Click here to watch the TEDTalk that inspired this post.
Patty Murray was a young mother who became riled up when her state legislator voted to cut preschool funding. She went to talk to him, and he dismissed her by saying she was "just a mom in tennis shoes" who couldn't make a difference. Ticked off by the insult as well as the injustice, Patty put on her running shoes, literally and figuratively.
First she secured 13,000 signatures in support of the preschool to save its funding. Then she adopted the senator's demeaning epithet, "just a mom in tennis shoes," as her campaign slogan and ran for the school board, then the state senate and won. Today, that "mom in tennis shoes" is serving her fourth term as a U.S. Senator from Washington state and is a Democratic party leader respected by both sides of the aisle for getting things done. People might not think of her as a big personality or charismatic orator like Martin Luther King Jr., but she has been a great and effective leader for women and children across the board.
This story is as good an example of archetypical women's leadership as any I know. It came to my mind when I watched Simon Sinek's video.
I was caught up in Sinek's compelling delivery. And yet, I had a sense of cognitive dissonance, a feeling something was just a little bit off, with pieces missing from the argument.
Don't get me wrong. It makes perfect sense that people follow leaders (or as Sinek puts it, "those who lead") who start from the why -- the authentic core of their convictions rather than the what of the products they are selling.
I know from my experience as a CEO that the primary task of a leader -- as leadership experts such as Warren Bennis, Robert Whipple, and Rosabeth Moss Kanter have said many times in dozens of ways -- is first and foremost the creation and articulation of meaning. You can't do that unless you start from your core convictions.
Gender Lens Missing
If he had looked beyond the culture he is immersed in, he would quickly have seen that women have always led from the "why." -- Gloria Feldt
But here's the fly in Sinek's ointment, revealed by the fact that not one of his examples of "those who lead" was a woman.
His archetype of a leader, not surprisingly given history, is male. So he missed important aspects of leadership that become evident when viewed through a gender lens.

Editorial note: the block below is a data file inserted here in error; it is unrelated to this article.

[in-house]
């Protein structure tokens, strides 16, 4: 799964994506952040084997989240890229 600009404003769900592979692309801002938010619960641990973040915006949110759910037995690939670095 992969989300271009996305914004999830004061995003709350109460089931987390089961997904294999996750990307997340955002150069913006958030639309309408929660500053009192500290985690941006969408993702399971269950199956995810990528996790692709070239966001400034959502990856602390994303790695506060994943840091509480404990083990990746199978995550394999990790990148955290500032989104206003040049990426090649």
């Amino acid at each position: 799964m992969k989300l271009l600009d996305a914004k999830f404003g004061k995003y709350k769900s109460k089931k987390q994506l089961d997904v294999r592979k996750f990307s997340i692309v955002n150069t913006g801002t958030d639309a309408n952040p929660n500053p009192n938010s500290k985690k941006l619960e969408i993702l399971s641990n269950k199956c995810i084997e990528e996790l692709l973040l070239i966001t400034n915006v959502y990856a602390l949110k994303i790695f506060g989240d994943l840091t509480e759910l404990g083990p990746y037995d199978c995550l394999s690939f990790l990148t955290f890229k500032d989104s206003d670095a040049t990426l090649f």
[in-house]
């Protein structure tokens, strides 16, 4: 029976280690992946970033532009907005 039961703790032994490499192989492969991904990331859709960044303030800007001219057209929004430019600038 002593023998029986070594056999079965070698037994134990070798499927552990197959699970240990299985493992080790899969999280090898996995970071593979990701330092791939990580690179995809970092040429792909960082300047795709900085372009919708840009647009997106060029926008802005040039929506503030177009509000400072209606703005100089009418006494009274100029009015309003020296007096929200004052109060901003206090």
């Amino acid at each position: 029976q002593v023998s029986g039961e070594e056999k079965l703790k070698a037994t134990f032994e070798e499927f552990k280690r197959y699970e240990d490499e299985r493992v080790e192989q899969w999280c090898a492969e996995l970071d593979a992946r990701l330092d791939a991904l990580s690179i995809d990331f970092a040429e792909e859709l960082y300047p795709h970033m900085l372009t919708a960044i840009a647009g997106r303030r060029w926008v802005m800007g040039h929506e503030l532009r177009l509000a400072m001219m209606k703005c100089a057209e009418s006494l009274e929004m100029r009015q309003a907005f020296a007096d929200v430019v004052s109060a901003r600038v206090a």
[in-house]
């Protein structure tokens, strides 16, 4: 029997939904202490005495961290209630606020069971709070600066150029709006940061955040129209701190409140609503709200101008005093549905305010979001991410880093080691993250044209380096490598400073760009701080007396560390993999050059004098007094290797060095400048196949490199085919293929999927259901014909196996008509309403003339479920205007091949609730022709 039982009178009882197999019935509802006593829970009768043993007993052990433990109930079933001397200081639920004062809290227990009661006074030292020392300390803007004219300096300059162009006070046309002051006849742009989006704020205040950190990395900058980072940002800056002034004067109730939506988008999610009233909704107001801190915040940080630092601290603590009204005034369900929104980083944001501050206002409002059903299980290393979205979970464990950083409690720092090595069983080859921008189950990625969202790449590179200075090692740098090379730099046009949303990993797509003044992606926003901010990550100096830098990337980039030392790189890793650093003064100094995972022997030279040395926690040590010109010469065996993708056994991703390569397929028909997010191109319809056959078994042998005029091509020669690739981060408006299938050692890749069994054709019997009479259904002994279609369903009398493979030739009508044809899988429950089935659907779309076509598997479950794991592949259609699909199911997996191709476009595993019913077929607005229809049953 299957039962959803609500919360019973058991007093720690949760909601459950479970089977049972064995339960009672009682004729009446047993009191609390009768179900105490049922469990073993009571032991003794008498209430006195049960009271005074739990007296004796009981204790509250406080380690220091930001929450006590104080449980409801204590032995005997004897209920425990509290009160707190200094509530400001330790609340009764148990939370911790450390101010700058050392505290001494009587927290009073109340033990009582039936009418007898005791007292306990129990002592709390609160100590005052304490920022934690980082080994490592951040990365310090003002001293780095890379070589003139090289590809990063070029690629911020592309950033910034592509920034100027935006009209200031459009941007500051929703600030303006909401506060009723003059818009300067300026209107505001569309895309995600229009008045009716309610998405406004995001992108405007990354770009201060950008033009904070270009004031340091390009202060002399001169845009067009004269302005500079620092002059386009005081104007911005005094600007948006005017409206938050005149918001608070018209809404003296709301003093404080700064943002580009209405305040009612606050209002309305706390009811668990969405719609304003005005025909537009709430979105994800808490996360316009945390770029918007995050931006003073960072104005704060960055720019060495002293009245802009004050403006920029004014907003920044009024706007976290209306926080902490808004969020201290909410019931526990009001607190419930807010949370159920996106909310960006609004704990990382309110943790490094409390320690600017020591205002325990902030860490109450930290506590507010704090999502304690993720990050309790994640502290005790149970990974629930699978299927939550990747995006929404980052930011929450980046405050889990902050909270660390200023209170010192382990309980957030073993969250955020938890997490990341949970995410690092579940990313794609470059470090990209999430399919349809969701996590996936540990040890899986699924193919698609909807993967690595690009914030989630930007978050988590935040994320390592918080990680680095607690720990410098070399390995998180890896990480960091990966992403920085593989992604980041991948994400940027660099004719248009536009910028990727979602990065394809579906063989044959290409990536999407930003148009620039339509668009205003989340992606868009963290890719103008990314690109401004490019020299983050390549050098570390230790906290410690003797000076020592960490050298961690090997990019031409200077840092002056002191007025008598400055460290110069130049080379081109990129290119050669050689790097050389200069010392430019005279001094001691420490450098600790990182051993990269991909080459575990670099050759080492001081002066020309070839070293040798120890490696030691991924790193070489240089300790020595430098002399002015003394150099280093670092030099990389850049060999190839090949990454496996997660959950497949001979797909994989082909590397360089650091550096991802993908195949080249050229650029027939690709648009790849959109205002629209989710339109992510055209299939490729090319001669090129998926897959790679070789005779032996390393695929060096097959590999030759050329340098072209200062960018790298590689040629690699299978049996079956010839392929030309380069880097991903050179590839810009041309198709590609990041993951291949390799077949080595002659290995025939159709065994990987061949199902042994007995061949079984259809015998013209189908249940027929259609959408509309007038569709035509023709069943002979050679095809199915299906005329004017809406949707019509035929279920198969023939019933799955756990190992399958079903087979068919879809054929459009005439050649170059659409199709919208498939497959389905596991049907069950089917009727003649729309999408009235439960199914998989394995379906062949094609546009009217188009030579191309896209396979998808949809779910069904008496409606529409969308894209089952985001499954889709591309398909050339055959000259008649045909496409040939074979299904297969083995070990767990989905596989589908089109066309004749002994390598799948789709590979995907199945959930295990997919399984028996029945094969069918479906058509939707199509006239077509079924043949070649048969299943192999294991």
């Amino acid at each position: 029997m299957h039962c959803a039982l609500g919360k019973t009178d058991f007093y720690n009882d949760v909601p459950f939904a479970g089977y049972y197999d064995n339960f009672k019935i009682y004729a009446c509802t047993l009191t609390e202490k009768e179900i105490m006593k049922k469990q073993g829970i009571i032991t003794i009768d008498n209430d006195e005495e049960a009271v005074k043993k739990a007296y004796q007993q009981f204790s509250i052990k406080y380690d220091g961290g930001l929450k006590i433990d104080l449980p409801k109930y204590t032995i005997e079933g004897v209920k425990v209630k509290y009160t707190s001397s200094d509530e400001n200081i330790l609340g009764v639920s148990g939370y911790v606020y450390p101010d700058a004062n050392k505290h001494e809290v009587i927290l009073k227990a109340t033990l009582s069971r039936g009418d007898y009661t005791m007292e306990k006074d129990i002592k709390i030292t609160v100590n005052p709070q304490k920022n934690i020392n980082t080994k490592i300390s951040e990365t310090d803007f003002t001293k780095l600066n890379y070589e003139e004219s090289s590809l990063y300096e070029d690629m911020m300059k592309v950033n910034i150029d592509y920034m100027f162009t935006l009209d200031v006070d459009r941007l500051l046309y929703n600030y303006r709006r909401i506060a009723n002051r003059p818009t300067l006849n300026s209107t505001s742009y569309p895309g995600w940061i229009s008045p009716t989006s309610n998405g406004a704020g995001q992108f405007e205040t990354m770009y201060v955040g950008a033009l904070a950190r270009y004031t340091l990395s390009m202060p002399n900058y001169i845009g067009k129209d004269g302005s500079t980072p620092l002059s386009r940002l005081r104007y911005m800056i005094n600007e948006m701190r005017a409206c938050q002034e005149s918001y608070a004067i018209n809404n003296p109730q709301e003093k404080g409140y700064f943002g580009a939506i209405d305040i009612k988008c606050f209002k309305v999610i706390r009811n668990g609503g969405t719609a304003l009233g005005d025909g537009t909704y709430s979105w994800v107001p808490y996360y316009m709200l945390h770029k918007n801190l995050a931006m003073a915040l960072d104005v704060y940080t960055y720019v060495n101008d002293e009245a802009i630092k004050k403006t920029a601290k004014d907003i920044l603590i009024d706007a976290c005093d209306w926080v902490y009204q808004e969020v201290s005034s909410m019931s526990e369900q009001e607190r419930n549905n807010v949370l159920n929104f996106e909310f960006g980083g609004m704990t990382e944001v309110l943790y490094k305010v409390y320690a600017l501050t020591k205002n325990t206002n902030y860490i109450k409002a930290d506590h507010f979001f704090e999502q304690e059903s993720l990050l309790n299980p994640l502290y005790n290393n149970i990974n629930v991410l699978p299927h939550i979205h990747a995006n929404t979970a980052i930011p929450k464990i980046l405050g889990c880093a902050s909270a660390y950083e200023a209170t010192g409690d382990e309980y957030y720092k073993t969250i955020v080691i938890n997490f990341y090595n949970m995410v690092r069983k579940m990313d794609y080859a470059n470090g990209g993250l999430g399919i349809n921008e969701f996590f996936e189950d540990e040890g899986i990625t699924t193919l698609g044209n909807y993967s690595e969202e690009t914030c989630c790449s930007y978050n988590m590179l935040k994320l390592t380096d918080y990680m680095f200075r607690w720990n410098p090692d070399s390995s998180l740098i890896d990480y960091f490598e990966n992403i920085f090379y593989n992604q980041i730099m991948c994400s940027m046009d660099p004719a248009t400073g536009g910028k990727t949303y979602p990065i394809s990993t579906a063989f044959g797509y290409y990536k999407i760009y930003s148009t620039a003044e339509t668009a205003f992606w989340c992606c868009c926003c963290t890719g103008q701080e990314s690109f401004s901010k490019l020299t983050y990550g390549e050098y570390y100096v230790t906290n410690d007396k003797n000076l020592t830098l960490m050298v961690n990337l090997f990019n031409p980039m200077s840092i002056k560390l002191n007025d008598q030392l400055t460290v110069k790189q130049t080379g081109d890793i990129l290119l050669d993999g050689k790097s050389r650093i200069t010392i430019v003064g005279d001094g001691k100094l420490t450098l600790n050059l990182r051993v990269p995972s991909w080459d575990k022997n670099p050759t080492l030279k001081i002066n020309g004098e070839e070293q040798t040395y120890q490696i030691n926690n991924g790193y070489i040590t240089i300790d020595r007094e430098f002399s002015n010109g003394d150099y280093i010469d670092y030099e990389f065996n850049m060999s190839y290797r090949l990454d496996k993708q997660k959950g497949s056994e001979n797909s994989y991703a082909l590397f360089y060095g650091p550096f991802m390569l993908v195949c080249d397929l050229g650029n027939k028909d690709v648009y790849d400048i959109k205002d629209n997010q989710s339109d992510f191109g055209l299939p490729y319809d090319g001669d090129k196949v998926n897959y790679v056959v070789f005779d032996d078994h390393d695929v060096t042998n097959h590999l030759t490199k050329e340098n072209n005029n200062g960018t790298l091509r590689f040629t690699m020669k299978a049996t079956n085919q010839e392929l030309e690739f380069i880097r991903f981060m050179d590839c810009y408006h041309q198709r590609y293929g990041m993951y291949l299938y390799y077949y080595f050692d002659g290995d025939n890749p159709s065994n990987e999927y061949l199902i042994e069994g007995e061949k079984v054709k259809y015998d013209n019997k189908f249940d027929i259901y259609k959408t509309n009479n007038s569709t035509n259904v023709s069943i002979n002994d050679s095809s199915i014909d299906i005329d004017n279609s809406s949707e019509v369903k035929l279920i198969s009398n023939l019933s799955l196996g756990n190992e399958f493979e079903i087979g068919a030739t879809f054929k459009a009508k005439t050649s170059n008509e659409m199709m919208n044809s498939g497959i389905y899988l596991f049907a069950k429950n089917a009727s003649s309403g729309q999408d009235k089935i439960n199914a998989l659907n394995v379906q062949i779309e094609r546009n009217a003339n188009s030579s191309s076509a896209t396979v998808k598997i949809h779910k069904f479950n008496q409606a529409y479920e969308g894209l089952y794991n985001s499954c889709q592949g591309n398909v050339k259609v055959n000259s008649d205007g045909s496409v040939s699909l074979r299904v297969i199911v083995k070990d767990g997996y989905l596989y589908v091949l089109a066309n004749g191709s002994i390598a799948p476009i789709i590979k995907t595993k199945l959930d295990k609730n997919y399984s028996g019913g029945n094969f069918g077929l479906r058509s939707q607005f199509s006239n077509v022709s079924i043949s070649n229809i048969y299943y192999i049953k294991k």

If he had looked beyond the culture he is immersed in, he would quickly seen that women have always led from the "why." Absence of that fundamental is more likely to be a male problem than a female leadership skill gap.
And then women get the job done. A true leader is able to translate her convictions into action. But men and women tend to do that differently, too.
Men with leadership proclivities typically start businesses to create wealth, or enter politics for the sake of attaining power and privilege. Women leaders tend to start social movements and nonprofits: Susan B. Anthony and women's rights, Jane Addams and the Settlement House, to call up some women from history. Malala Yousafzai and women's education rights in Pakistan, Eve Ensler and V-Day to end violence against women, Emily May and Hollaback to stop street harassment just to name a few from more current movements.
Or, as Patty Murray did, women enter politics to solve a problem or rectify an injustice, rather than to seek the power of the office for its own sake.
Unfortunately, though women are now better educated than men and there is a clear business case that having more women at the top of companies results in a better ROI, and even though women rate higher than men on most leadership attributes, women often put their heads down and do the work rather than take the credit they deserve. Thus they are not as loud and as a result not as likely to be rewarded for their work. So the female half of the population has yet to translate their passionate beliefs into the level of wealth, power, and influence that the leaders cited by Sinek have had.
That's why women have remained stalled at under 20 percent of top leadership positions across all major sectors, and under 5 percent among Fortune 500 CEOs.
Does this make women less "why" based or lesser "people who lead?" Just the opposite.
Sinek claimed to have discovered that knowing your beliefs and starting from the "why" is the way to become a successful leader.
Since women have known and done this all along, their winning strategy is not to try to be more like men, but to be authentically themselves. They just need to do a better job of telling the world what they are doing and, well, why.
At the same time, thought leaders like Sinek should occasionally put on their gender lens so they can see the whole leadership story.
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